Under the Hood

Lung Cancer Survival Rate: New Tool Helps Predict Patient Prognosis

Researchers have updated an index used to predict a cancer patient’s chances of survival.

A report in JAMA Oncology looked at factors on the molecular level that could affect survival rates in people with lung cancer and with tumors that have spread from the lung to the brain. After analyzing data from almost 2,200 patients in various institutions, the researchers were able to pinpoint two genes that can help determine a patient’s chances. There was an existing database called the Diagnosis-Specific Graded Prognostic Assessment, and those findings have been incorporated to create a new index called the “Lung-moIGPA.”

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The update focuses specifically on lung cancer and associated brain metastases, tumors that have spread from the original affected site, because a metastasis to the brain is a serious and frequent result with lung cancer, particularly as lung cancer treatments have improved to help patients overcome those original tumors, the American Medical Association explains in a statement. “Understanding prognosis for lung cancer is important, both for designing individualized care and future clinical trials.”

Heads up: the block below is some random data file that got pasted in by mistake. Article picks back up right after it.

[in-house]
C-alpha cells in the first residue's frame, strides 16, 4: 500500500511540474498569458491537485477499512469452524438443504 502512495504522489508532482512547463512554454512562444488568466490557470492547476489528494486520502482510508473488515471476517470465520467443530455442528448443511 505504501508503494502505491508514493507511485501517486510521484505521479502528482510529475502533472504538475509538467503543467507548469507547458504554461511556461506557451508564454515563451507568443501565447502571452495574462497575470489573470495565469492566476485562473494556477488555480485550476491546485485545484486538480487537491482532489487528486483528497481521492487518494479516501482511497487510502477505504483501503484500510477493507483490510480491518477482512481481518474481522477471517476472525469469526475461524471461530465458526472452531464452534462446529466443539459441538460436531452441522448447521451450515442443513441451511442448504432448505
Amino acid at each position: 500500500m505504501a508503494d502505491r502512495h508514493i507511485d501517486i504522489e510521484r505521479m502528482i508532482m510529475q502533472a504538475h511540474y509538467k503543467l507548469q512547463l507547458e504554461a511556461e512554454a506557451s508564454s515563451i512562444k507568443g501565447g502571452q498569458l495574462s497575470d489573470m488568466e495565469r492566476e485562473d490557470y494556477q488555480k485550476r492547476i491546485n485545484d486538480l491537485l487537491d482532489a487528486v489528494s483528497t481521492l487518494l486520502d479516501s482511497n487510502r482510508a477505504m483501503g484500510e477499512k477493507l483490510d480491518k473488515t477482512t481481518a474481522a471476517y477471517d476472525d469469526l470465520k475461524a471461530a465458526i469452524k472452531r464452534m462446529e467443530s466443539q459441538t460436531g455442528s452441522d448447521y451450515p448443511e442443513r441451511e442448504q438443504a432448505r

smoking-1026559_1920 Smoking is a leading cause of lung cancer, the deadliest cancer in the United States. Image courtesy of Pixabay, public domain

The two gene alterations implicated in affecting these cancer patients’ survival are both involved in producing proteins that ultimately play a role in cell division and growth, according to the U.S. National Library of Medicine, the EGFR gene and the ALK gene.

Although the median survival rate in the group was 12 months, the AMA notes that while the study shows an association between those genes and survival rate, it “cannot establish causality.”

Lung cancer is one of the most common types of cancer, according to the American Cancer Society, accounting for 14 percent of new cancer cases. It is estimated that more than 158,000 people in the United States will die from lung cancer by the end of 2016. “Lung cancer is by far the leading cause of cancer death among both men and women; about 1 out of 4 cancer deaths are from lung cancer.”

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Source: Sperduto PW, Yang TJ, Beal K, et al. Estimating Survival in Patients With Lung Cancer and Brain Metastases. JAMA Oncology. 2016.

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